We’ve gathered some interesting words donated to English from Portuguese … as well as some that just don’t translate at all. Do you know what they mean?
Question 1 of 11
Which of the following animal names traces its immediate origin to Portuguese?

Idioms for hail

    within hail, within range of hearing; audible: The mother kept her children within hail of her voice.

Origin of hail

1150–1200; Middle English haile, earlier heilen, derivative of hail health <Old Norse heill; cognate with Old English hǣl.See heal, wassail


hailer, noun

Definition for hail (2 of 2)

[ heyl ]
/ heɪl /


showery precipitation in the form of irregular pellets or balls of ice more than 0.2 inch (5 millimeters) in diameter, falling from a cumulonimbus cloud (distinguished from sleet).
a shower or storm of such precipitation.
a shower of anything: a hail of bullets.

verb (used without object)

to pour down hail (often used impersonally with it as subject): It hailed this afternoon.
to fall or shower as hail: Arrows hailed down on the troops as they advanced.

verb (used with object)

to pour down on as or like hail: The plane hailed leaflets on the city.

Origin of hail

First recorded before 900; Middle English; Old English hægl, variant of hagol; cognate with German Hagel, Old Norse hagl
Dictionary.com Unabridged Based on the Random House Unabridged Dictionary, © Random House, Inc. 2021

Example sentences from the Web for hail

British Dictionary definitions for hail (1 of 2)

/ (heɪl) /


small pellets of ice falling from cumulonimbus clouds when there are very strong rising air currents
a shower or storm of such pellets
words, ideas, etc, directed with force and in great quantitya hail of abuse
a collection of objects, esp bullets, spears, etc, directed at someone with violent force


(intr; with it as subject) to be the case that hail is falling
(often with it as subject) to fall or cause to fall as or like hailto hail criticism; bad language hailed about him

Word Origin for hail

Old English hægl; related to Old Frisian heil, Old High German hagal hail, Greek kakhlēx pebble

British Dictionary definitions for hail (2 of 2)

/ (heɪl) /

verb (mainly tr)


sentence substitute

poetic an exclamation of greeting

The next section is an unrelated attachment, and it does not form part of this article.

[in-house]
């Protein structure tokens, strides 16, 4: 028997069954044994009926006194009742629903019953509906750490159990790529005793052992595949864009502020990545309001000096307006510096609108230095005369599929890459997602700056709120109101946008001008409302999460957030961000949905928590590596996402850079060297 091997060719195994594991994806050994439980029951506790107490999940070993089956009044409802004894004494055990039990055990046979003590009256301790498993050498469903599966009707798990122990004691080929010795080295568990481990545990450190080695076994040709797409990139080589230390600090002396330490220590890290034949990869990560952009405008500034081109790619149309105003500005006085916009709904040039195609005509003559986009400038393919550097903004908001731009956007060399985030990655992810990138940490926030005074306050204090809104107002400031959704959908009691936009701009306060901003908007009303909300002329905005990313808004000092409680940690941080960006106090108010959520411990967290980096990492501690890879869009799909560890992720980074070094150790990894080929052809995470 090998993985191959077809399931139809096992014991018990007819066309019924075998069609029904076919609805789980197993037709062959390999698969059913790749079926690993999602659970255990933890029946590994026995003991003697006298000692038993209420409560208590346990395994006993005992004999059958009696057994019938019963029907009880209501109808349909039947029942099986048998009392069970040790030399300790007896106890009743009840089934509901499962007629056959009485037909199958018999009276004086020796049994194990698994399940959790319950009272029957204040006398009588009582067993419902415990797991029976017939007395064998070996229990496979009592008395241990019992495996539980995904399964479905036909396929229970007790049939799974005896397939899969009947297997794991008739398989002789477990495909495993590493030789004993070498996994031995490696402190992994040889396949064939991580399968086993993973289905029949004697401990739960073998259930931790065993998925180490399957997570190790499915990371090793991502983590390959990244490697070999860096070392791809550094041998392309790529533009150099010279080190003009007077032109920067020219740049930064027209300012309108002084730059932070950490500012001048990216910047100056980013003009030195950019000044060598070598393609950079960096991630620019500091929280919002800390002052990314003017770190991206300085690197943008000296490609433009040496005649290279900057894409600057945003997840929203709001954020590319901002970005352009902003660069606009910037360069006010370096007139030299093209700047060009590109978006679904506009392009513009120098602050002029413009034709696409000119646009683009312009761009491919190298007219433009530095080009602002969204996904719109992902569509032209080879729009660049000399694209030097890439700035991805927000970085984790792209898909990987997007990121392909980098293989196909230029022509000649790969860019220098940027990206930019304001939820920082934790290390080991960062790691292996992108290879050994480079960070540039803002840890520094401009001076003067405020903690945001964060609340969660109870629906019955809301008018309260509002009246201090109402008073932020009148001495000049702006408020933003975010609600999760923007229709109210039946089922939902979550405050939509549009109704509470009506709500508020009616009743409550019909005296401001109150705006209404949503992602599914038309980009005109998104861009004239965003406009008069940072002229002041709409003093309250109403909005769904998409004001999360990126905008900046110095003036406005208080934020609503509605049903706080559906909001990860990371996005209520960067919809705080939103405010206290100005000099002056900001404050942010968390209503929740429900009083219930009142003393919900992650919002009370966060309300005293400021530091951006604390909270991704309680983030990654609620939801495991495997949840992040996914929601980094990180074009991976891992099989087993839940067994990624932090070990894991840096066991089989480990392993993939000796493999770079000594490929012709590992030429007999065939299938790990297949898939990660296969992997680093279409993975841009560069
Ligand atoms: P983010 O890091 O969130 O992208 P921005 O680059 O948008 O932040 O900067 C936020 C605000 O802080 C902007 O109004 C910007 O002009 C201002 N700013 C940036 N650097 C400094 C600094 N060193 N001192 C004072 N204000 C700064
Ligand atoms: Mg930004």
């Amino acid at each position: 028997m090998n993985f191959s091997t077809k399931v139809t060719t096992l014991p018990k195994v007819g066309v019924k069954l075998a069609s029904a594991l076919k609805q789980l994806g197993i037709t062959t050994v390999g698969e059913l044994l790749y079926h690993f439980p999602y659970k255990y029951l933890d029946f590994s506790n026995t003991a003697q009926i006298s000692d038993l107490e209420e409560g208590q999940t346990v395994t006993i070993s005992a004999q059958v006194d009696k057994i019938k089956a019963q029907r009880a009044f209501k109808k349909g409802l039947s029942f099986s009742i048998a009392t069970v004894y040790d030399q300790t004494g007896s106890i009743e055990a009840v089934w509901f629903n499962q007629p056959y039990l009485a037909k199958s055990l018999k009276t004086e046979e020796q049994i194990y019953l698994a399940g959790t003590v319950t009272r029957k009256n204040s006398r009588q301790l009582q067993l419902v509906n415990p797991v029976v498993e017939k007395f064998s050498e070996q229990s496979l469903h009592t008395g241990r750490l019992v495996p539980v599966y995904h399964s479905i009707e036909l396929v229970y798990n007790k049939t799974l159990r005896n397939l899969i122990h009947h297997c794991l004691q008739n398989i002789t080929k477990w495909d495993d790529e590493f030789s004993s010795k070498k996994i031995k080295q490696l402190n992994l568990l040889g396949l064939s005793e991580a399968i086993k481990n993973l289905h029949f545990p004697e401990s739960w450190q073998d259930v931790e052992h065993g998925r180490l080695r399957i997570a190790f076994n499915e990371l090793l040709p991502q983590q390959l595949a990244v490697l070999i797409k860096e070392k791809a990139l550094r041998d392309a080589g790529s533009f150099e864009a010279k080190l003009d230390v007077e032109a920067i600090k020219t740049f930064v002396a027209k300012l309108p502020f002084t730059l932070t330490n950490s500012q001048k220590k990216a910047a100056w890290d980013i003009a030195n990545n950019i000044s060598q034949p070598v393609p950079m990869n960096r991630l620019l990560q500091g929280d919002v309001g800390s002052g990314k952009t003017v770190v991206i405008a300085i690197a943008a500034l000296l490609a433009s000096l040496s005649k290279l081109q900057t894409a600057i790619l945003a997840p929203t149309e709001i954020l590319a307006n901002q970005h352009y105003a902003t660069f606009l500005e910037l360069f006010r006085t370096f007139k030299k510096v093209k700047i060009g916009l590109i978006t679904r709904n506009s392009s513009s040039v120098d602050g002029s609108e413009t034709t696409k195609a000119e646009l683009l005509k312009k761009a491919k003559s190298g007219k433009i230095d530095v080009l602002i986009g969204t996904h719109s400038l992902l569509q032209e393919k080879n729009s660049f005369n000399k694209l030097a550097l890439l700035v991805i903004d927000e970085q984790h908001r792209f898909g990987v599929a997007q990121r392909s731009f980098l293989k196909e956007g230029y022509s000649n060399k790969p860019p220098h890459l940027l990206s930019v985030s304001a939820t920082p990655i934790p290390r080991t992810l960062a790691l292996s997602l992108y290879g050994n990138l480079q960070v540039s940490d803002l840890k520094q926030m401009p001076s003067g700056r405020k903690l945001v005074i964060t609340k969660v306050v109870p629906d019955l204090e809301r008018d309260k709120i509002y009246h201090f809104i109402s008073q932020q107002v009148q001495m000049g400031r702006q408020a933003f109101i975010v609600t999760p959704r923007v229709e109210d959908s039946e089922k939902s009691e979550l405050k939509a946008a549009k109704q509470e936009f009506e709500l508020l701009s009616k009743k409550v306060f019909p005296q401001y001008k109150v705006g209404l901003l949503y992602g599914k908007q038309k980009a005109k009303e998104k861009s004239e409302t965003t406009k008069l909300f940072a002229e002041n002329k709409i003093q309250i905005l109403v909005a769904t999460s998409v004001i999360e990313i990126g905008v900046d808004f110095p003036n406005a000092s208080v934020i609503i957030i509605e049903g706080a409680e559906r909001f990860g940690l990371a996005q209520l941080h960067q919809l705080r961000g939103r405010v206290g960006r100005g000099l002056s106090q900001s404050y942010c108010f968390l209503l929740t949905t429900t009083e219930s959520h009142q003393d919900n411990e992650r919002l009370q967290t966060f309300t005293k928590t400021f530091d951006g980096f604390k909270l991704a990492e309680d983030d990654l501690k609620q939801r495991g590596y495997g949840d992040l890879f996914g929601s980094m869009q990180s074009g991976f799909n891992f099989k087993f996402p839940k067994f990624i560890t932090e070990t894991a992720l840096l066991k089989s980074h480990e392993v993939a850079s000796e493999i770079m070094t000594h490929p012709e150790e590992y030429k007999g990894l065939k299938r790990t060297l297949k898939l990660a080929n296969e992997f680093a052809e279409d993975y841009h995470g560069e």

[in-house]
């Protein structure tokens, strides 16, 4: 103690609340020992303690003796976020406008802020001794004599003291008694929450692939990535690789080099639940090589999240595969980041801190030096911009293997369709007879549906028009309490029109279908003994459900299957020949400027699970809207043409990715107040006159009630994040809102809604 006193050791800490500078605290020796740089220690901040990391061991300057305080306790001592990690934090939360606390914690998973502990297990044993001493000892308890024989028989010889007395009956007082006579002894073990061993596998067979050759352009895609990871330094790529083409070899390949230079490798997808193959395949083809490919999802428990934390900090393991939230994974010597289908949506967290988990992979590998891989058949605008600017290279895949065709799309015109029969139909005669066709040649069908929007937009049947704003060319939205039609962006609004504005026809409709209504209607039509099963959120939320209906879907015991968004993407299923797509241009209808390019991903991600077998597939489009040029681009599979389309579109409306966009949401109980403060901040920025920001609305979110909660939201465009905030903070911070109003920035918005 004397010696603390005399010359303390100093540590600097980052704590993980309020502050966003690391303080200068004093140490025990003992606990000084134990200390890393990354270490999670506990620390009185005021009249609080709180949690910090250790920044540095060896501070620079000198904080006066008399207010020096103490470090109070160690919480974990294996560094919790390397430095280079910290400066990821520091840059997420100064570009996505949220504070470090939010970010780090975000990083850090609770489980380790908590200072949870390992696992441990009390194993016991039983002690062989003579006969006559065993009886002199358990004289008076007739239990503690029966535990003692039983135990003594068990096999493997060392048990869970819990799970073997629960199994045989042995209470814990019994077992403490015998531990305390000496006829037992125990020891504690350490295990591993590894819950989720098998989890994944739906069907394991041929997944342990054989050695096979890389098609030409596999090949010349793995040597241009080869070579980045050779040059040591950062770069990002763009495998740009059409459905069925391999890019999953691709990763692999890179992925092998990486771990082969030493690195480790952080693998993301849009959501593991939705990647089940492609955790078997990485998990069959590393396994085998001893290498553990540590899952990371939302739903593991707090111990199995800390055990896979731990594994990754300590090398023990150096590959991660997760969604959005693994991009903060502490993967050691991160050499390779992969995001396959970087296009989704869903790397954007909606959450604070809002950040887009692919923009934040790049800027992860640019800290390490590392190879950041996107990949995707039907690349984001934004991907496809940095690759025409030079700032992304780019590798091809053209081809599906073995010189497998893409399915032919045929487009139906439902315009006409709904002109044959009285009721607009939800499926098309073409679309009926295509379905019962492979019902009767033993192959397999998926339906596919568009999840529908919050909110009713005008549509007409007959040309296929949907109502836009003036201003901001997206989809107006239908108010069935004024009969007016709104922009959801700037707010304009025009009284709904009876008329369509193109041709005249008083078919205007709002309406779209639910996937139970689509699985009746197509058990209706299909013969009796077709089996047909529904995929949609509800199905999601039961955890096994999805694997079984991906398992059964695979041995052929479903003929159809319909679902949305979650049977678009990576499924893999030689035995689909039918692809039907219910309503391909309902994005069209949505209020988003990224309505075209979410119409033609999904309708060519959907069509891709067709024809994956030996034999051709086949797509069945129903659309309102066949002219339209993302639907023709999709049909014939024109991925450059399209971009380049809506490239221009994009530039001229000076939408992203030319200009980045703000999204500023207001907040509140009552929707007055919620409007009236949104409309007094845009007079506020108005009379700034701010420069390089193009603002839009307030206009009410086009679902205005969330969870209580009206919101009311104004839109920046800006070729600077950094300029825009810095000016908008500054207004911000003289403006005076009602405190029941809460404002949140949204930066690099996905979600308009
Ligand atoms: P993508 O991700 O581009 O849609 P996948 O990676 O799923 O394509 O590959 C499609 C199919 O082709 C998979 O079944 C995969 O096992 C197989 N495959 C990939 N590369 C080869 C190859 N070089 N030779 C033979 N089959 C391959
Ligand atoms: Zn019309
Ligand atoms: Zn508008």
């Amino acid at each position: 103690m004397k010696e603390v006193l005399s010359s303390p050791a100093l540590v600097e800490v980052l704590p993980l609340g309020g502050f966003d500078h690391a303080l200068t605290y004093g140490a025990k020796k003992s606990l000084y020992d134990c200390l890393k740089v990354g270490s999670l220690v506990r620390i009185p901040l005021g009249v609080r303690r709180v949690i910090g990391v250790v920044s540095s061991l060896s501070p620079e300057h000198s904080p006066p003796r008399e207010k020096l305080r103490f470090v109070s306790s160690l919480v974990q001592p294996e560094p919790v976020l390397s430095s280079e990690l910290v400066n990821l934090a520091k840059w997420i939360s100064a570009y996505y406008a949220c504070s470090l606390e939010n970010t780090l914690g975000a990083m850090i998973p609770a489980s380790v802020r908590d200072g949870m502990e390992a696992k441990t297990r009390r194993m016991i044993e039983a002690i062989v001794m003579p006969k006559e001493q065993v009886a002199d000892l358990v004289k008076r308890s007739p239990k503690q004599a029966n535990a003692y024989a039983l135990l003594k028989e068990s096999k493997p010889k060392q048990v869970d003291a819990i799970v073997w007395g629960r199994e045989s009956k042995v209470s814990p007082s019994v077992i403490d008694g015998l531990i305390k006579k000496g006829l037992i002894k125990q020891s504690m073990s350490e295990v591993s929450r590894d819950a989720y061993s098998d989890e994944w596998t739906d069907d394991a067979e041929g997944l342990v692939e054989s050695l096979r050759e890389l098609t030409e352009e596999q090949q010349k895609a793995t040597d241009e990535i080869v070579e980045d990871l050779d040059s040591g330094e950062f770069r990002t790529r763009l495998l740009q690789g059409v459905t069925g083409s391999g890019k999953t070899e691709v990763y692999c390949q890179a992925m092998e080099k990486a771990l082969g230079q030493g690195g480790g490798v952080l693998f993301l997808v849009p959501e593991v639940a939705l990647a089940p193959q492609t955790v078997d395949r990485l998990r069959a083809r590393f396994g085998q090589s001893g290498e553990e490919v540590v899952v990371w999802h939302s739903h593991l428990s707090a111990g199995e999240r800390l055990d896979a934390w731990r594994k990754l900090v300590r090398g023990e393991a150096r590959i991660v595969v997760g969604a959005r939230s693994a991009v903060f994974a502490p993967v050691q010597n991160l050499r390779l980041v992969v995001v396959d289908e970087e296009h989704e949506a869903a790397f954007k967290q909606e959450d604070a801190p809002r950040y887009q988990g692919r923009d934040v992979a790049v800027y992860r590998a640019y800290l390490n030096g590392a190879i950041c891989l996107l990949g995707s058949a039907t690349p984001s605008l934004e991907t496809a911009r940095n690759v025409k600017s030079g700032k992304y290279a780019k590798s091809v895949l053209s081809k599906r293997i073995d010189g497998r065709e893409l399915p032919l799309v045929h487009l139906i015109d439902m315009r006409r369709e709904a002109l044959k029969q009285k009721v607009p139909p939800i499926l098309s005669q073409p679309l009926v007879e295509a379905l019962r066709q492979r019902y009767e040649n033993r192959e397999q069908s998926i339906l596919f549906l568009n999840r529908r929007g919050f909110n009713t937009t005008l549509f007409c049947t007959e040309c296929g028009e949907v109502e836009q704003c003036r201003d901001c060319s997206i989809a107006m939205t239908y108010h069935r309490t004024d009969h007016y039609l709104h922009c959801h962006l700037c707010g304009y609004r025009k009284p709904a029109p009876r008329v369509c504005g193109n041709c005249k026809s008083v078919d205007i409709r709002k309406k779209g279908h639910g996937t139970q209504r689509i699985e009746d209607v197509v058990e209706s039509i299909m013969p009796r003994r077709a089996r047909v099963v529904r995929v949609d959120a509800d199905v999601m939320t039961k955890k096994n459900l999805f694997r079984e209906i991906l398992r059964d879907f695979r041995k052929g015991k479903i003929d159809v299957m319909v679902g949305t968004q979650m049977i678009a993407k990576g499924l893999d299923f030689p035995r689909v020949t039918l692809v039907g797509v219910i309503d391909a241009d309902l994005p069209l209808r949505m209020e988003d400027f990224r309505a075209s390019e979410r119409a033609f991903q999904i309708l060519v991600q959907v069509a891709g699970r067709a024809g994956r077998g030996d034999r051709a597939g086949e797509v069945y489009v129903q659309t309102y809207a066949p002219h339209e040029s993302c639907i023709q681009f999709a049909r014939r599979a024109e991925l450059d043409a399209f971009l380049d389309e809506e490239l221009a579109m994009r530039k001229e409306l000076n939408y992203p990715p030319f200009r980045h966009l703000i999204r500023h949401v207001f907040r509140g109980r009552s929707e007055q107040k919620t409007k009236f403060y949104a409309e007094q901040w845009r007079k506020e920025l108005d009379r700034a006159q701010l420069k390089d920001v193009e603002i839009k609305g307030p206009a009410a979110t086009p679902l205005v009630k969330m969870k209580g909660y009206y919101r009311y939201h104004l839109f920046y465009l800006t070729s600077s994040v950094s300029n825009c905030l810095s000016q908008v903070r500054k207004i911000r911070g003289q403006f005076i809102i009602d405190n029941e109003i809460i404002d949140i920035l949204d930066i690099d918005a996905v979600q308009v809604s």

Derived forms of hail

hailer, noun

Word Origin for hail

C12: from Old Norse heill whole; see hale 1, wassail
Collins English Dictionary - Complete & Unabridged 2012 Digital Edition © William Collins Sons & Co. Ltd. 1979, 1986 © HarperCollins Publishers 1998, 2000, 2003, 2005, 2006, 2007, 2009, 2012

Scientific definitions for hail

[ hāl ]

Precipitation in the form of rounded pellets of ice and hard snow that usually falls during thunderstorms. Hail forms when raindrops are blown up and down within a cloud, passing repeatedly through layers of warm and freezing air and collecting layers of ice until they are too heavy for the winds to keep them from falling.
The American Heritage® Science Dictionary Copyright © 2011. Published by Houghton Mifflin Harcourt Publishing Company. All rights reserved.

Cultural definitions for hail


Pellets of ice that form when updrafts in thunderstorms carry raindrops to high altitudes, where the water freezes and then falls back to Earth. Hailstones as large as baseballs have been recorded. Hail can damage crops and property.

The New Dictionary of Cultural Literacy, Third Edition Copyright © 2005 by Houghton Mifflin Harcourt Publishing Company. Published by Houghton Mifflin Harcourt Publishing Company. All rights reserved.

Idioms and Phrases with hail


The American Heritage® Idioms Dictionary Copyright © 2002, 2001, 1995 by Houghton Mifflin Harcourt Publishing Company. Published by Houghton Mifflin Harcourt Publishing Company.